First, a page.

(Bloomberg) -- Ecuador President Guillermo Lasso faces the threat of being removed from office as a hostile congress resumes an impeachment debate on Tuesday after violent protests paralyzed broad swathes of the South American country.
The fragmented National Assembly resumed the debate midday after extensive deliberations over the weekend. President Virgilio Saquicela, an independent, told reporters on Tuesday morning that he intended to call for the vote right after the debate finishes even if the rules say he has up to 72 hours to conclude the process.
Hard-left opposition party Revolucion Ciudadana, close to former President Rafael Correa, is pushing for the removal of Lasso, 66, under a constitutional clause that permits the Assembly to dismiss the head of state if the country is going through a major domestic crisis. The party controls 47 seats and needs another 45 to reach the 92-vote threshold needed for impeachment, or two-thirds of the 137 member unicameral congress.
If impeached, Lasso would immediately be replaced by Vice President Alfredo Borrero, who would act as caretaker until early presidential and legislative elections are organized. However, the president still has the option to prevent his removal by dissolving congress, which would also trigger early elections but allow him to govern through executive decree in the meantime.
Ecuador has been hit by unrest and violent clashes for the past two weeks due to protests led by indigenous groups over rising prices of fuel and food. The demonstrations have disrupted oil production and become the biggest political crisis for the conservative former banker.
Similar upheaval has hit Ecuador’s southern neighbor Peru. Leftist President Pedro Castillo has already survived two impeachment attempts in less than a year in office, while protesters have targeted major mining operations in the copper producing region.
Protesters from communities in Ecuador’s Amazonian territories have hobbled the production of oil, the country’s main export, by targeting wells and severing supply lines. An overnight attack on an oil convoy near Shushufindi left one soldier dead and seven injured, the defense ministry said on Tuesday.
As of Sunday, daily crude output had been more than halved to about 233,000 barrels from the average 522,000 barrels a day before the protests erupted.
Read More: Ecuador to Stop Pumping Oil in 48 Hours, Energy Ministry Warns
Lasso has made several concessions worth more than $600 million to try to dissipate the unrest, including lowering gasoline prices, and his government spent Monday negotiating with some of the indigenous groups.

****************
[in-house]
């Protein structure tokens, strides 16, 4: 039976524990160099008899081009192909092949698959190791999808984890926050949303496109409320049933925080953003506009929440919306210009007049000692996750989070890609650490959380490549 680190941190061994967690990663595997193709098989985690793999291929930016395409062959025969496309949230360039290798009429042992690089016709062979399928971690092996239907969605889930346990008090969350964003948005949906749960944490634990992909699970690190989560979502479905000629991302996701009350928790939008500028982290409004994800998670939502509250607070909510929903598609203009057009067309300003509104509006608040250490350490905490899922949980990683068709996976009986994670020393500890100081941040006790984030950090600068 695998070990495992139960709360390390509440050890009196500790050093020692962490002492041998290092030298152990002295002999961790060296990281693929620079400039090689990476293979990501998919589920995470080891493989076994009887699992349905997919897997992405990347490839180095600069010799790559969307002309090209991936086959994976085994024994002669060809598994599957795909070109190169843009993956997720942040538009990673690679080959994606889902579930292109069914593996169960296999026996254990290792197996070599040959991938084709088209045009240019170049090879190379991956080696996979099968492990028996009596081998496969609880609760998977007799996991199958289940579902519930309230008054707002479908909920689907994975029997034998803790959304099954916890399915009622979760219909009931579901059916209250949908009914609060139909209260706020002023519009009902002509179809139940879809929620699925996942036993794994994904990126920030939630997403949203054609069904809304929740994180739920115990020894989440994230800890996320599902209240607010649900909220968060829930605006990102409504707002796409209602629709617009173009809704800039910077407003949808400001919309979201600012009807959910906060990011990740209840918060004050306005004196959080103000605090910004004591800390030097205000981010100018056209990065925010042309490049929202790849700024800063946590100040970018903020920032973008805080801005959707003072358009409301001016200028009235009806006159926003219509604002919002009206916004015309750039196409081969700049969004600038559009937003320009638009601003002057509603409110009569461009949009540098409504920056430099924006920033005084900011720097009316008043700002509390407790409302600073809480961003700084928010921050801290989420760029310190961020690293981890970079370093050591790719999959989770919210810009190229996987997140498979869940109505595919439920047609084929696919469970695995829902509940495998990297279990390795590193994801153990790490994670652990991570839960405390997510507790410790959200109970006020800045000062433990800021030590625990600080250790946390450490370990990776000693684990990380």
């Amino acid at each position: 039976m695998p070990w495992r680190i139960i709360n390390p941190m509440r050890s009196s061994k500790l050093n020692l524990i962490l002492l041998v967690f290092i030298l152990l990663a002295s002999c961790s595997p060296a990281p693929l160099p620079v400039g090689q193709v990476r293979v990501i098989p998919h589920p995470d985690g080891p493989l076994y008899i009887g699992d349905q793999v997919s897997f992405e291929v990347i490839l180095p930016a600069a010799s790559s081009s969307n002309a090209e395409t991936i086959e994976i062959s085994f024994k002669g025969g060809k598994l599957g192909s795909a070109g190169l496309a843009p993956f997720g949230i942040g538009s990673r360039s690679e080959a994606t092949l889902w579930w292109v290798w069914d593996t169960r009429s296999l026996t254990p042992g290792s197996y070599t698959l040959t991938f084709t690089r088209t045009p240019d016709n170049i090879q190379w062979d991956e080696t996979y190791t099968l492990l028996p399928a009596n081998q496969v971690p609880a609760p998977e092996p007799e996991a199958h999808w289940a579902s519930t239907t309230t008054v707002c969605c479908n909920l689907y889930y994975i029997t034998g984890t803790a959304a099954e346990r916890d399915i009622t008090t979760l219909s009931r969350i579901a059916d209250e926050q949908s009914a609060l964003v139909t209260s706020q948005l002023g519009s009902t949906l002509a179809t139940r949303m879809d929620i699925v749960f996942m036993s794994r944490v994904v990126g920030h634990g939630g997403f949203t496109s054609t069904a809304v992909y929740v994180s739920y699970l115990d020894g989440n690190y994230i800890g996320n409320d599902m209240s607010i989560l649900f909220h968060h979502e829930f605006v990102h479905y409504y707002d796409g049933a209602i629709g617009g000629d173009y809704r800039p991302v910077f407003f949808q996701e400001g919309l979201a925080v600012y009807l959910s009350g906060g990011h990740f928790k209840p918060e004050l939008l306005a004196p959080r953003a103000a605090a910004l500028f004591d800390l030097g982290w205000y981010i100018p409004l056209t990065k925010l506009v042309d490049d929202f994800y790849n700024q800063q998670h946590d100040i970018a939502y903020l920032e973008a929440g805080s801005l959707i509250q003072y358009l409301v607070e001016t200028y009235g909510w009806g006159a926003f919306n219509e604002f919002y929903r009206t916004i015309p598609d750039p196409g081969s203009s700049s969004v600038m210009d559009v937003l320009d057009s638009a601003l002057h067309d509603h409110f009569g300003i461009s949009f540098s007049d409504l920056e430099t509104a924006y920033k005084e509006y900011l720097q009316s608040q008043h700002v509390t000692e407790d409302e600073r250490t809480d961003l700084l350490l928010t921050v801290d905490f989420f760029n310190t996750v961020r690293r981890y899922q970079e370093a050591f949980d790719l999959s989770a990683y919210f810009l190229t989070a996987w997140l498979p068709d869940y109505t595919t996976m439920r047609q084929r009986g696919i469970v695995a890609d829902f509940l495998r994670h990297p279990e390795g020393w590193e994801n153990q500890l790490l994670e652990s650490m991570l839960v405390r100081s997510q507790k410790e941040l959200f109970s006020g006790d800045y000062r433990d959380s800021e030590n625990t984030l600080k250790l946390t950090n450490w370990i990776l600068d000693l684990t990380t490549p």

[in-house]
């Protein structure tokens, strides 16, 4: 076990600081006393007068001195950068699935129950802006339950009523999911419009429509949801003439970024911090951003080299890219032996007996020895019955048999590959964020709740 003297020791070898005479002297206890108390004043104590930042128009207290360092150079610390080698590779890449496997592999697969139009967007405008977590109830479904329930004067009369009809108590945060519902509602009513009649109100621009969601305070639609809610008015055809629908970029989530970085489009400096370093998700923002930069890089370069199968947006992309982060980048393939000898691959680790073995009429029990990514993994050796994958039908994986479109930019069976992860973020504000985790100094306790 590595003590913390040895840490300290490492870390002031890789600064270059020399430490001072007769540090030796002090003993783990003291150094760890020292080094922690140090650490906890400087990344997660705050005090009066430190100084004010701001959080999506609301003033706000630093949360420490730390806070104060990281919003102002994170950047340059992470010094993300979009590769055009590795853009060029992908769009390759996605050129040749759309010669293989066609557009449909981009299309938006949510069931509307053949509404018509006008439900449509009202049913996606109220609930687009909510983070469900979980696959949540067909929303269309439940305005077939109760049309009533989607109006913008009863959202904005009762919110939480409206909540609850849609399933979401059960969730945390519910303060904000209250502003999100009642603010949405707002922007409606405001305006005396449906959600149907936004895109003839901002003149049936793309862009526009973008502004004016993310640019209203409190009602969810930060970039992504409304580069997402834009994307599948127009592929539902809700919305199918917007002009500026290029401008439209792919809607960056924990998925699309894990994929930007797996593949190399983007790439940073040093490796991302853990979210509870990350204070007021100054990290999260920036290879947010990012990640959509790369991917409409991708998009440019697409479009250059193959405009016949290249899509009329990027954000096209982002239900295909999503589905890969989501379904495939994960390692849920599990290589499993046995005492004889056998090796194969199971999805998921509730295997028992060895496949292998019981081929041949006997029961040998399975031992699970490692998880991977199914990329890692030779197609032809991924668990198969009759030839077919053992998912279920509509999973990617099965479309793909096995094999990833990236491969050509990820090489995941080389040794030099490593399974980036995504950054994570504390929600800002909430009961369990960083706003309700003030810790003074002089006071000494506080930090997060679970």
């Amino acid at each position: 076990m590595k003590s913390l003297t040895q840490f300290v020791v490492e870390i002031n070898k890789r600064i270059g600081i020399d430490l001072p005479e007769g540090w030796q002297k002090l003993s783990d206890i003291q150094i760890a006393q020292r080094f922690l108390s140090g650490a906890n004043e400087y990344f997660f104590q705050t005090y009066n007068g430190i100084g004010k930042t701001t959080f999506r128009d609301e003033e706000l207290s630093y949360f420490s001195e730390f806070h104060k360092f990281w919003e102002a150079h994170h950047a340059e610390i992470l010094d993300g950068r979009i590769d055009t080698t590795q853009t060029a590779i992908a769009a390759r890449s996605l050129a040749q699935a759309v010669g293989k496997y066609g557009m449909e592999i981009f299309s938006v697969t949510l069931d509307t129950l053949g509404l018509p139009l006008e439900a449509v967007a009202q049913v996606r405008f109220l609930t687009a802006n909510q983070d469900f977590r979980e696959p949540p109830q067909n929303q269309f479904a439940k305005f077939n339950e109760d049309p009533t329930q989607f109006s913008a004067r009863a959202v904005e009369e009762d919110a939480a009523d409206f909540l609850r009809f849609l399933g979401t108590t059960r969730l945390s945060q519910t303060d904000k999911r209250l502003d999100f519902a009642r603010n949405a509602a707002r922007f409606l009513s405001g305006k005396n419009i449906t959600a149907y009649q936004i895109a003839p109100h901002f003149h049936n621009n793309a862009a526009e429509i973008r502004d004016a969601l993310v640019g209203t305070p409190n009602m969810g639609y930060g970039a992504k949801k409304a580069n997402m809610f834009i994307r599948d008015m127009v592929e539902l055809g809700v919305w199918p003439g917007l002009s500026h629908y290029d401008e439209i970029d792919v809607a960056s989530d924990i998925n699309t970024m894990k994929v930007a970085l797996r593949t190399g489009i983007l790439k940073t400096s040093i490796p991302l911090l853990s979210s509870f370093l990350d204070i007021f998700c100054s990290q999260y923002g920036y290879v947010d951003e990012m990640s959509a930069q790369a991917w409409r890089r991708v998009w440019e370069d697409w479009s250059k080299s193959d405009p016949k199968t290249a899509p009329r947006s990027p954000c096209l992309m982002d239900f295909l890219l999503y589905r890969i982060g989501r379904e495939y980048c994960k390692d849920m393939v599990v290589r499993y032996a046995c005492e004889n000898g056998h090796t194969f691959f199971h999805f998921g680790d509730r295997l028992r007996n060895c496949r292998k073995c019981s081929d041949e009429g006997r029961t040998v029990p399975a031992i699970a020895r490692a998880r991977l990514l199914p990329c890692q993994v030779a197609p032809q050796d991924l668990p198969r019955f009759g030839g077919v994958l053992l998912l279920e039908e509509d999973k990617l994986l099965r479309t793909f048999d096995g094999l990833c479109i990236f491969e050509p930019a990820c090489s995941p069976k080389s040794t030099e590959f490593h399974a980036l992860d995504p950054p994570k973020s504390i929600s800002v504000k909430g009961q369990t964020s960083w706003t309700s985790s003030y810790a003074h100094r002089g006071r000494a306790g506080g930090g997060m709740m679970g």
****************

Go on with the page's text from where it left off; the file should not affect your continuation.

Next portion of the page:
While the result of the vote is a close call, the opposition will find it hard to get the 92 votes needed given the public opposition expressed by other political parties, said Marcelo Espinel, deputy director of Fundacion Ciudadania y Desarrollo, a Quito think tank.
“This will also allow Lasso to make some concessions in the dialog,” he said.
Still, the procedure will likely secure between 70 and 80 votes as the indigenous Pachakutik party and independents join Revolucion Ciudadana, leaving Lasso “very vulnerable to future unrest and impeachment efforts,” according to Eurasia Group’s analysts Risa Grais-Targow and Yael Sternberg.
Across Latin America, accelerating inflation and diminishing income are threatening governments and prompting an uptick in subsidies to soften the blow on a population that is emerging from the pandemic more unequal and poorer. The indigenous groups leading the Ecuador protest paralyzed the country in 2019 with similar actions against then president Lenin Moreno.
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Default-prone Ecuador has been among the most politically volatile countries in the region, with seven presidents governing the country between 1996 and 2007 until the arrival of Correa. Riding the commodities super-cycle of the beginning of the century, Correa stayed in power for over a decade before moving to Belgium and being convicted for embezzlement in absentia in 2020.
The country’s dollar bonds have sunk nearly 18% this month alone, pushing yields up to above 13%. The extra yield investors demand to own the bonds over US Treasuries stands at 10.77 percentage points, a level considered distressed and at risk of non-payment.
Lasso, who has focused on stabilizing the macroeconomy at the cost of neglecting other issues, has effectively lost control over major parts of the country during this crisis, according to political scientist Simon Pachano at FLACSO University in Quito. The unrest is also partially explained by the radicalization in recent years of parts of the indigenous movement, he said.
“This is a very grave crisis of the state,” Pachano said.
(Updates with comment by by congress president in second paragraph, Lasso’s right to dissolve congress in fifth paragraph.)
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